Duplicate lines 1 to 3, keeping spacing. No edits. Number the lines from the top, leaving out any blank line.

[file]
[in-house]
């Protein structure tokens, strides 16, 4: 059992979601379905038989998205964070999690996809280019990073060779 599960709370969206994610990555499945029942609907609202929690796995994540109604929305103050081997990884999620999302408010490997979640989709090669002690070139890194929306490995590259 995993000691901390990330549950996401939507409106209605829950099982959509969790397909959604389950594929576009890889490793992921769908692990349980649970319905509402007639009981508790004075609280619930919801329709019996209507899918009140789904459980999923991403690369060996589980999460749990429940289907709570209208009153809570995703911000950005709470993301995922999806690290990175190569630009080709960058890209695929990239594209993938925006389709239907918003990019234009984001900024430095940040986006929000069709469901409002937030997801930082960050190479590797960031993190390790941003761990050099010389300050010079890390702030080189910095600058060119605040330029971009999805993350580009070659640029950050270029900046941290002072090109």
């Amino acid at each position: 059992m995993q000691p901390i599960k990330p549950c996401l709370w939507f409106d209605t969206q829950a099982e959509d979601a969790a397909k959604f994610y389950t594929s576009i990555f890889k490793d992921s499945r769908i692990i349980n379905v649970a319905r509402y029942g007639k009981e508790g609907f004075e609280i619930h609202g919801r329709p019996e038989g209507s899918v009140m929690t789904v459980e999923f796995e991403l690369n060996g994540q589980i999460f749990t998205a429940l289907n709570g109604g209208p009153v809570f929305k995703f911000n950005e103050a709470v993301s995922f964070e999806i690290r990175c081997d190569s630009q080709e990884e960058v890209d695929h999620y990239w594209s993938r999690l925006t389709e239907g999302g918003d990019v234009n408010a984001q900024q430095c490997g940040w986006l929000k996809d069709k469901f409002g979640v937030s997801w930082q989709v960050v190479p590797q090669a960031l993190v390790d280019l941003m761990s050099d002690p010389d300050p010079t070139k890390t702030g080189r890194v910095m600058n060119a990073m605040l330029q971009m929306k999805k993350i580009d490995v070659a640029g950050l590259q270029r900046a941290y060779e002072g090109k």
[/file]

[in-house]
């Protein structure tokens, strides 16, 4: 059992979601379905038989998205964070999690996809280019990073060779 599960709370969206994610990555499945029942609907609202929690796995994540109604929305103050081997990884999620999302408010490997979640989709090669002690070139890194929306490995590259 995993000691901390990330549950996401939507409106209605829950099982959509969790397909959604389950594929576009890889490793992921769908692990349980649970319905509402007639009981508790004075609280619930919801329709019996209507899918009140789904459980999923991403690369060996589980999460749990429940289907709570209208009153809570995703911000950005709470993301995922999806690290990175190569630009080709960058890209695929990239594209993938925006389709239907918003990019234009984001900024430095940040986006929000069709469901409002937030997801930082960050190479590797960031993190390790941003761990050099010389300050010079890390702030080189910095600058060119605040330029971009999805993350580009070659640029950050270029900046941290002072090109």
């Amino acid at each position: 059992m995993q000691p901390i599960k990330p549950c996401l709370w939507f409106d209605t969206q829950a099982e959509d979601a969790a397909k959604f994610y389950t594929s576009i990555f890889k490793d992921s499945r769908i692990i349980n379905v649970a319905r509402y029942g007639k009981e508790g609907f004075e609280i619930h609202g919801r329709p019996e038989g209507s899918v009140m929690t789904v459980e999923f796995e991403l690369n060996g994540q589980i999460f749990t998205a429940l289907n709570g109604g209208p009153v809570f929305k995703f911000n950005e103050a709470v993301s995922f964070e999806i690290r990175c081997d190569s630009q080709e990884e960058v890209d695929h999620y990239w594209s993938r999690l925006t389709e239907g999302g918003d990019v234009n408010a984001q900024q430095c490997g940040w986006l929000k996809d069709k469901f409002g979640v937030s997801w930082q989709v960050v190479p590797q090669a960031l993190v390790d280019l941003m761990s050099d002690p010389d300050p010079t070139k890390t702030g080189r890194v910095m600058n060119a990073m605040l330029q971009m929306k999805k993350i580009d490995v070659a640029g950050l590259q270029r900046a941290y060779e002072g090109k």